The Serious Fraud Office
Fraud has become a big concern in England and Wales today and as a result, the Serious Fraud Office (SFO) was set up. This was set up in 1987 which is a non ministerial department of the Government of the UK. There are many reasons why you may have contact with the Serious Fraud office and it is important that you have legal advice from fraud specialist solicitors. The Serious Fraud Office’s role is to investigate allegations of serious and complex fraud cases. Furthermore cases of bribery or corruption are dealt with by Serious Fraud Solicitors.
Once they have been able to prove a case they will then prosecute those involved. So they are always looking to secure a conviction and also to recover any proceeds of crime. The SFO has classified each type of fraud so it is easier to understand how fraud can impact you or your business. Fraud can occur:
- As an individual
- In your business
- Involved in a charity
- In the public sector
- Against the treasury
- On the market as a whole
Most types of fraud are dealt with by the police. However the SFO gets involved when it is satisfied that there is a large scale loss or potential loss. Furthermore that there will be an impact on the economy. Also that the reputation of our country will be adversely affected or there are sufficient legal complexities to warrant their involvement. The SFO works closely with a number of other agencies. But does not work directly with the victims of serious fraud. Often these lengthy cases take so much time so people are released under investigation.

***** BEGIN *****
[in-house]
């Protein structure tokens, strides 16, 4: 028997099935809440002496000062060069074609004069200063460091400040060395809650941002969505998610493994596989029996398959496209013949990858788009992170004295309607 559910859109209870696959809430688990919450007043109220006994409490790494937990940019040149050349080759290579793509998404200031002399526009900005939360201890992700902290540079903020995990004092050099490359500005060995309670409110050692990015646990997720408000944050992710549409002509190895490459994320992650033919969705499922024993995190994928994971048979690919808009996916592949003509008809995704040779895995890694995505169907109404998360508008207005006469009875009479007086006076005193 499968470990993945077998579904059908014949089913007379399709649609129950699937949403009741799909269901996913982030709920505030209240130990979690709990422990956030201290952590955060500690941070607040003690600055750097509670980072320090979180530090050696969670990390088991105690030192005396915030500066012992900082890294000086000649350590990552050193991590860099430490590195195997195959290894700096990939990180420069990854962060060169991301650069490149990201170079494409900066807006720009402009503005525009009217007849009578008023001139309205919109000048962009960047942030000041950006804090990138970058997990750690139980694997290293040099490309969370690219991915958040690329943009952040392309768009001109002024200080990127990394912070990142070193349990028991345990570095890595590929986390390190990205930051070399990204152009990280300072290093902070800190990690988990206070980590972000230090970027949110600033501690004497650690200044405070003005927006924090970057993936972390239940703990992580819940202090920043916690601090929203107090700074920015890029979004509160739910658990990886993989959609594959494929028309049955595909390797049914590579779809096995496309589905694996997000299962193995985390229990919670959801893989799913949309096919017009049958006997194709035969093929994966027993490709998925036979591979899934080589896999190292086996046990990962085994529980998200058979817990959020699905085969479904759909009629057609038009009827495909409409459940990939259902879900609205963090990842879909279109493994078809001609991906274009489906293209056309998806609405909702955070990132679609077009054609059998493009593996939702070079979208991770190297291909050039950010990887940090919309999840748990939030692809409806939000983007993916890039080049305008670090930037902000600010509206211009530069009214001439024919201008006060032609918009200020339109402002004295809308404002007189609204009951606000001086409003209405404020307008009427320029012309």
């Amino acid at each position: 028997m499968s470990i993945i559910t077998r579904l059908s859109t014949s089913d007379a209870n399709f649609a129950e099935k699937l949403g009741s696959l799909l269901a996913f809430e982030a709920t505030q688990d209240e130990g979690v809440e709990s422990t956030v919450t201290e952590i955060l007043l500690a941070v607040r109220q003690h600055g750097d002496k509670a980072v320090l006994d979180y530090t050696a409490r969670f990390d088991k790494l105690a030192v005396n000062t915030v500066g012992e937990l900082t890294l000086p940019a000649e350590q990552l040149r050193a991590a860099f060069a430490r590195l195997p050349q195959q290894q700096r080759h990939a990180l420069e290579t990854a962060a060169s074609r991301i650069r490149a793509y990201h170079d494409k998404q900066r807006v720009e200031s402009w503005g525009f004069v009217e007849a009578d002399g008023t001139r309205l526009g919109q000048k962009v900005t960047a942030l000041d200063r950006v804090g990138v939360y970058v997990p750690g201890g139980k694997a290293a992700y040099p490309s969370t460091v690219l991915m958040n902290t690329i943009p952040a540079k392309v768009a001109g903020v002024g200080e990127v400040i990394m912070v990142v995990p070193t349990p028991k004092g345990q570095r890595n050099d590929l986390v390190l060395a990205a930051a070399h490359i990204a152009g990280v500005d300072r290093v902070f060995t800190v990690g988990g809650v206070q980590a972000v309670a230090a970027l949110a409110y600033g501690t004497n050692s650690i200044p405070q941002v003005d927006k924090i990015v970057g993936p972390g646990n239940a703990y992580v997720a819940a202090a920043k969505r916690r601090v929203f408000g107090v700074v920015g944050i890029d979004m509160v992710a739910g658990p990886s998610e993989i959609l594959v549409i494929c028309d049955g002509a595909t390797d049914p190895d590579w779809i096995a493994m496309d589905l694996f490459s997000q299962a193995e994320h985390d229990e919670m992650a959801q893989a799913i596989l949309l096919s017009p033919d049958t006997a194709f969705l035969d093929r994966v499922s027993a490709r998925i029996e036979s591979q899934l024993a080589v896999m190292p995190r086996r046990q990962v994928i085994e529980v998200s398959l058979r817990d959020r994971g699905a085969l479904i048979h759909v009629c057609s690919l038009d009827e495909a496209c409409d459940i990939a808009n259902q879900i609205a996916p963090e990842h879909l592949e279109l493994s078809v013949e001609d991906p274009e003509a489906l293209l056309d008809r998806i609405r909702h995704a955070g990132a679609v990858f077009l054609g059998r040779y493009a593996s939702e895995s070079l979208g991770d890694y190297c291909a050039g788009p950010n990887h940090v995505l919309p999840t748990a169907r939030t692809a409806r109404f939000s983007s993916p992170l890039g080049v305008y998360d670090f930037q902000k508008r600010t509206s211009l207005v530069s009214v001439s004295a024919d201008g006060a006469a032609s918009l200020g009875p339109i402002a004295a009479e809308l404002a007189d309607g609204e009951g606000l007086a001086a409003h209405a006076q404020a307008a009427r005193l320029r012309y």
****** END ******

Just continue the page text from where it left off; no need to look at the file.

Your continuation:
Their role is to carry out the investigations which are serious, complex and which could be damaging to the country as a whole. This can include bribery, kickbacks, corporate spying, commissions or fees, extortion or illegal gratuities. This does include any cases involving other countries overseas. If you become aware of your organisation’s actions and you believe they are operating fraudulently. Or are in fact offer bribes or acting corruptly in certain circumstances, then you can self-report. The SFO may offer some opportunities to avoid prosecution in these circumstances. However you should probably obtain clear and specialist legal advice first.
If you would like to know more about how we can help you if you are caught up in a SFO investigation. Contact us now on 0333 009 6275. We are fraud specialist solicitors who can help you. Alternatively, if you would prefer to get in touch online you can email us on firstname.lastname@example.org. Or complete our Free Online Enquiry and we’ll be in touch shortly. Please note: This article does not constitute legal advice and you should talk to an experienced solicitor about your particular situation.